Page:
the Art, East Lansing, Michigan, June 2006. 2006.
Corpus Masking: Legally Bypassing Licensing
Restrictions for the Free Distribution of Text
Georg Rehm, Andreas Witt, Heike Zinsmeister,
and Johannes Dellert
1 Introduction
Though XML-annotated text collections are commonplace in
humanities computing, the value of the annotation is often
underestimated, as interesting applications can be realised by
ignoring the content and considering the annotation exclusively.
At the same time, the distribution of text collections (e. g.,
linguistic resources) is often restricted by rigid licence
agreements. Usually, a corpus consists of a source text
collection (STC) acquired from third parties such as web sites
or publishers, and annotation layers that refer to, for example,
structural or linguistic properties. In practically all cases the
STC is a copyrighted property, so that it is up to the copyright
holder to decide if, and under which conditions, the corpus - a
crucial part of which is the STC - can be made available to the
public or to the research community.
The example we use in this paper is TüBa-D/Z ("Tübingen
Treebank of Written German" (Telljohann et al, 2004 &
Telljohann et al, 2006)). This manually annotated treebank is
based on a CD ROM that contains an archive of the issues the
newspaper die tageszeitung (taz) has published since 1986. If
a researcher (the licencee) wants to obtain TüBa-D/Z, available
for academic purposes free of charge, he or she has to sign a
licence agreement with Tübingen University's Linguistics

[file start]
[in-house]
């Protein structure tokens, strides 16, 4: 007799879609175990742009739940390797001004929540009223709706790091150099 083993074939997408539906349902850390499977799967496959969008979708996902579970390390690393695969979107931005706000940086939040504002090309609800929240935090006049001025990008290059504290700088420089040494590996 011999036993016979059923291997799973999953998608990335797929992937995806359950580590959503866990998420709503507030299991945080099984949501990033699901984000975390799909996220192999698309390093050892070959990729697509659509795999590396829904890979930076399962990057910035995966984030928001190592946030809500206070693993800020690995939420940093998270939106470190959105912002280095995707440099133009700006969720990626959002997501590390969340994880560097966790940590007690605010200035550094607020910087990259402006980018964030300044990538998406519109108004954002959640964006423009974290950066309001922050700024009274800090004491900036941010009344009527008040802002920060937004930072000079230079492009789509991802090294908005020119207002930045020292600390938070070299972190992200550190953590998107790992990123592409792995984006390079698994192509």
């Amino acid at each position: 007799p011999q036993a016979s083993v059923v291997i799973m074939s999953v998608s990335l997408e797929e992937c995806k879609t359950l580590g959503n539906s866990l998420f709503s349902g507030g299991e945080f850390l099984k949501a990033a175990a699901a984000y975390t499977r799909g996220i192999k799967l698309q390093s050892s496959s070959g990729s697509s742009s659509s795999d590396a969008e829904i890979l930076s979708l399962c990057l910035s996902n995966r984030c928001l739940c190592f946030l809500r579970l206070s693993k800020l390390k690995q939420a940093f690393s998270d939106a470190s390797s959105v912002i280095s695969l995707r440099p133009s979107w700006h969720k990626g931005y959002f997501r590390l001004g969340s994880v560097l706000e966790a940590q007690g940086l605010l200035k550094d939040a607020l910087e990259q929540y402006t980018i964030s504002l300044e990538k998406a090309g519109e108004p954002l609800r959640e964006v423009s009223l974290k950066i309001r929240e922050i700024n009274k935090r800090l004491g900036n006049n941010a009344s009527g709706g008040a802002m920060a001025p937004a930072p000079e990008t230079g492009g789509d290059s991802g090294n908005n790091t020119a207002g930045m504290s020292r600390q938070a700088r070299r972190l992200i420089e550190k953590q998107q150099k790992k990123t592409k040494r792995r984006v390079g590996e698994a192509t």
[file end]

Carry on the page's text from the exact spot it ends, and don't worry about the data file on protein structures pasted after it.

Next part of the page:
Department (the licencer) which states that the licencer is the
copyright holder of the annotation and that the STC, as
published on the taz CD ROM, is copyrighted by contrapress media GmbH. The licencee has to certify that he, she or the
institution the person works for has a valid licence for this CD
Figure 1: Masking linguistic corpora by example of the TüBa-D/Z treebank
We propose the notion of corpus masking, i. e., obfuscating the
STC, but not the annotation layer(s), the STC is "removed", so
that the original licensing restrictions no longer hold for the
"new" resource. The advantage is that the valuable annotation
information can be made available for free (see figure 1).2
2 Corpora – Licence Restrictions – Sustainability
When linguists have created a corpus it can become quite
difficult to gain access to the corpus once the project is finished.
In an ideal world, academics can turn to a sustainability
initiative in order to archive their datasets and to make them
available to other researchers, e. g., by means of a web-based
corpus platform (Dipper et al, 2006 & Schmidt et al 2006).
Apart from issues such as providing standardised markup
languages and metadata sets (Chiarcos et al, 2006 & Wörner
et al, 2006), sustainability initiatives have to take the copyright
of the original data into account.
We developed a tool that is able to mask corpora on the fly.
Should someone who is interested in a corpus that is available
under a rigid licence model not have a valid STC licence, he
or she can still receive the corpus, albeit in masked form. A
corpus potentially can be associated with several accessibility
regulations: full access to TüBa-D/Z requires a licence for the
taz CD ROM, whereas masked versions can be placed under,
say, the GNU Free Documentation or a Creative Commons
Licence. Therefore, a sustainability initiative has to come up
with a flexible system of representing the relationships and
dependencies between the STC and the different annotation
layers and their individual licence restrictions.
3 How to Mask Linguistic Resources
The easiest option to obfuscate an annotated corpus is to remove
the text. A less radical solution substitutes every STC character
with, for example, "x" and every digit with "0". In addition to
preserving word length, this process retains information on
upper and lower case by substituting these with "x" and "X"
(Toms & Campbell, 1999).